12:00 Azapkapı FountainAzapkapı Fountain InfoBuilt in 1732-1733 for the Valide Sultan Saliha, mother of Sultan Mahmud I, Azapkapı Fountain is perhaps the most attractive 18th century baroque fountain in Istanbul. The facades are covered with floral motifs and fruit trees in low relief.
12:15 Sokullu Mehmet Pasha MosqueSokullu Mehmet Pasha Mosque InfoBeyond the fountain, one may see interesting seaside mosque of Sokullu Mehmet Pasha, known as Azapkapı Mosque as well. Built by Chief Architect Sinan in 1577-8 for the Grand Vizier, Sokullu Mehmet Pasha, the mosque has gone under several restorations till today.
13:00 Lunch Break
14:30 Yelkenciler HanYelkenciler Han InfoOne of the oldest buildings along the Golden Horn from the Ottoman era. This 17th century han - once adjacent to the medieval walls- was the centre of sailcloth manufacturing in the Ottoman times. Though discontinued the marine supplies production long ago, it still is working.
15:30 Rüstem Pasha CaravanseraiRüstem Pasha Caravanserai InfoBuilt by Sinan for the grand vizier Rüstem Pasha in the mid-16th century as an eight-domed caravanserai, Rüstem Pasha Caravanserai (or Kurşunlu Han) is still a working han. Don’t miss the Corinthian cap on the left at the entrance. It was probably taken from a church that was turned down when the han was built, and pressed into service as part of a water pump.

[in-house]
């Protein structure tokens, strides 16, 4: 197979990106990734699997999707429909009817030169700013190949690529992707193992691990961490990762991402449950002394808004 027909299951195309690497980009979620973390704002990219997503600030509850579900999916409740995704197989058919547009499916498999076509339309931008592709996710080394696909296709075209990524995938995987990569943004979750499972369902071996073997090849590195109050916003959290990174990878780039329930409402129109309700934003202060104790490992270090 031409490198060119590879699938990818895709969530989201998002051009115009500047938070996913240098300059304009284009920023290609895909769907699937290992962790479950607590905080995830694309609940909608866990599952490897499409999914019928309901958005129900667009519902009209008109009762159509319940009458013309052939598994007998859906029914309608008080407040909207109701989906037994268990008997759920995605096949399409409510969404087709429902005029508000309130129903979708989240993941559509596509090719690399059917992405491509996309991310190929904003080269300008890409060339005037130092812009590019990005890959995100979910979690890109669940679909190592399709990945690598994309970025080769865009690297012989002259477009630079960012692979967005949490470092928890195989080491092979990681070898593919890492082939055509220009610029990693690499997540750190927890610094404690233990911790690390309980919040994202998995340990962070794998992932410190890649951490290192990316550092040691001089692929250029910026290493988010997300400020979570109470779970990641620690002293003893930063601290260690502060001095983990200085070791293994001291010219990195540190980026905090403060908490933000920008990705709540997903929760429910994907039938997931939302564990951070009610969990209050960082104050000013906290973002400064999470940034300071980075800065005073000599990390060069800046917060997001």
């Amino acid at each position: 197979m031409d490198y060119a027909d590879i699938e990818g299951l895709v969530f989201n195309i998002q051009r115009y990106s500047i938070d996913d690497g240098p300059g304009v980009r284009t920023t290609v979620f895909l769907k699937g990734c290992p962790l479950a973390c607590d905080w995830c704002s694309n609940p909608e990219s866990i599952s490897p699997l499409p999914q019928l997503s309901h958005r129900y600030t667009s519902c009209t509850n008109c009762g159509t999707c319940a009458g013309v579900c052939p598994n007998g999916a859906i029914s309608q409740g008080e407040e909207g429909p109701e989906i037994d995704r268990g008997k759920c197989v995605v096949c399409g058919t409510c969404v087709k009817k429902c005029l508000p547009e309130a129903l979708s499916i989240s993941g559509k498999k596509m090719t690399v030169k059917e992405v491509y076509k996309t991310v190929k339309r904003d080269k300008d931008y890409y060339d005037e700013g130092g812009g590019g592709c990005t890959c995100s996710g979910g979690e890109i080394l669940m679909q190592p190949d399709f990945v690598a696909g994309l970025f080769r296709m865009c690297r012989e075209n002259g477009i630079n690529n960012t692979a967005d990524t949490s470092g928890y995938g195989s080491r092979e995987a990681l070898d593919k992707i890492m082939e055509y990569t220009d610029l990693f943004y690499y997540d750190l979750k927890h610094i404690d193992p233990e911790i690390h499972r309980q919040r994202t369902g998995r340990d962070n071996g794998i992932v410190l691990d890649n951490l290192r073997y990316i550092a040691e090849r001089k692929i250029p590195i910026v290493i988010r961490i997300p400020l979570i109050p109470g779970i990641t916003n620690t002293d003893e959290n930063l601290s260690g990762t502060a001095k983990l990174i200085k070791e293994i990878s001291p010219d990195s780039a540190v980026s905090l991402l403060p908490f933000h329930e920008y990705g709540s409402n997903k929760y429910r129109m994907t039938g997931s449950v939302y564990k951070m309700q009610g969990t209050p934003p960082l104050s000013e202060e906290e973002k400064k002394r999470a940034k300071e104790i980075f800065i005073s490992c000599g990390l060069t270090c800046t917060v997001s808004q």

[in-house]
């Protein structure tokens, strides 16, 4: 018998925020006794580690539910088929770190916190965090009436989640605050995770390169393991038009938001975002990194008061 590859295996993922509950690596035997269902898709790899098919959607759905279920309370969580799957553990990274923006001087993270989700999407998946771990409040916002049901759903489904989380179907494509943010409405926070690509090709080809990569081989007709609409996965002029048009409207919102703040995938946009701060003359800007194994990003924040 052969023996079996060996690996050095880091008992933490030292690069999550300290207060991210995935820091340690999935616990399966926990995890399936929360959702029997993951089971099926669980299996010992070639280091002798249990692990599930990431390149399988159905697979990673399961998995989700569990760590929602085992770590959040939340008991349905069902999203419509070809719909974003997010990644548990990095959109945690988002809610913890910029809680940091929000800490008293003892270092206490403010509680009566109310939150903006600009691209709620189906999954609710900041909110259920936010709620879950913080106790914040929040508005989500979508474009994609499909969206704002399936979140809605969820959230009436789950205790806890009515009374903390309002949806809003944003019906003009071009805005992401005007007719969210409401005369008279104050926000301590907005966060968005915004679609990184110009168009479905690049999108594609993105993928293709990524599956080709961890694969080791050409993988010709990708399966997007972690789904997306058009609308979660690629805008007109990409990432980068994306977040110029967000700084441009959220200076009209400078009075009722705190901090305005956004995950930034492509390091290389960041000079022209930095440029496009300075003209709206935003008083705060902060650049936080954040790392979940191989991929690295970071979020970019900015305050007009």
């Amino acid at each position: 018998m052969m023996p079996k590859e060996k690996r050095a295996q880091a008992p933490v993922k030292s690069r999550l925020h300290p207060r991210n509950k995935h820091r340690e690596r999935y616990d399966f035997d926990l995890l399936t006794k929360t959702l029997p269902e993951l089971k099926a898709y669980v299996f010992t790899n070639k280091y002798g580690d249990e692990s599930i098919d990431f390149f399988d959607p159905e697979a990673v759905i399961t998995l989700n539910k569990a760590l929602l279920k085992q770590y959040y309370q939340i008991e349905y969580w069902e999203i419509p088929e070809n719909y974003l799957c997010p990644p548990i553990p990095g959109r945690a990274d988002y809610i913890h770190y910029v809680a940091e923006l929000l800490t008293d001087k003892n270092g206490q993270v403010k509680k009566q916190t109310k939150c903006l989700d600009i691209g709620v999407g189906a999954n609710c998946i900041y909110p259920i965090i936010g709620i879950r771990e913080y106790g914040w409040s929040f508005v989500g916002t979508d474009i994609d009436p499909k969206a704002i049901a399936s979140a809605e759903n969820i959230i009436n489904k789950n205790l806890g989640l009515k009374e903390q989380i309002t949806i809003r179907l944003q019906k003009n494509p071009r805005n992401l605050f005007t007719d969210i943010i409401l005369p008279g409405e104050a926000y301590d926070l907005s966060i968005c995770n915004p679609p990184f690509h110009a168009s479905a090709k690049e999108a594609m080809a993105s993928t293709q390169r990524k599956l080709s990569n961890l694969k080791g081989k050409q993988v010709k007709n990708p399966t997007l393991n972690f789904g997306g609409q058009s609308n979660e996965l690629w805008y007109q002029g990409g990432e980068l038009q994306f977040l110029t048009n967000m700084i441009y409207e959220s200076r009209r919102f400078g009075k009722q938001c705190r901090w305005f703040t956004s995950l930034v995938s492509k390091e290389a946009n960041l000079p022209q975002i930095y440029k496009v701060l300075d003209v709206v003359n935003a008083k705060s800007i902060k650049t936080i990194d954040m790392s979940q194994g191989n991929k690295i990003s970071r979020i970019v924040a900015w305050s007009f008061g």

16:30 Perşembe Pazarı StreetPerşembe Pazarı Street InfoIf you are looking for a vivid portrait of a way of work that is unlikely to last very long, go to the Perşembe Pazarı Caddesi (Street). It is a narrow street -between Tersane Caddesi and Bankalar Caddesi- lined with very picturesque 18th century houses and hans (Serpuş Han etc.) whose upper stories zigzag decoratively and look very medieval. Don’t miss the painting of Galileo, on the ceiling of a room in Serpuş Han, which was built upon the foundations of a Genoese structure. The three-story han full of craftsmen working on various hardware essentials, housed booksellers in the 18th-century.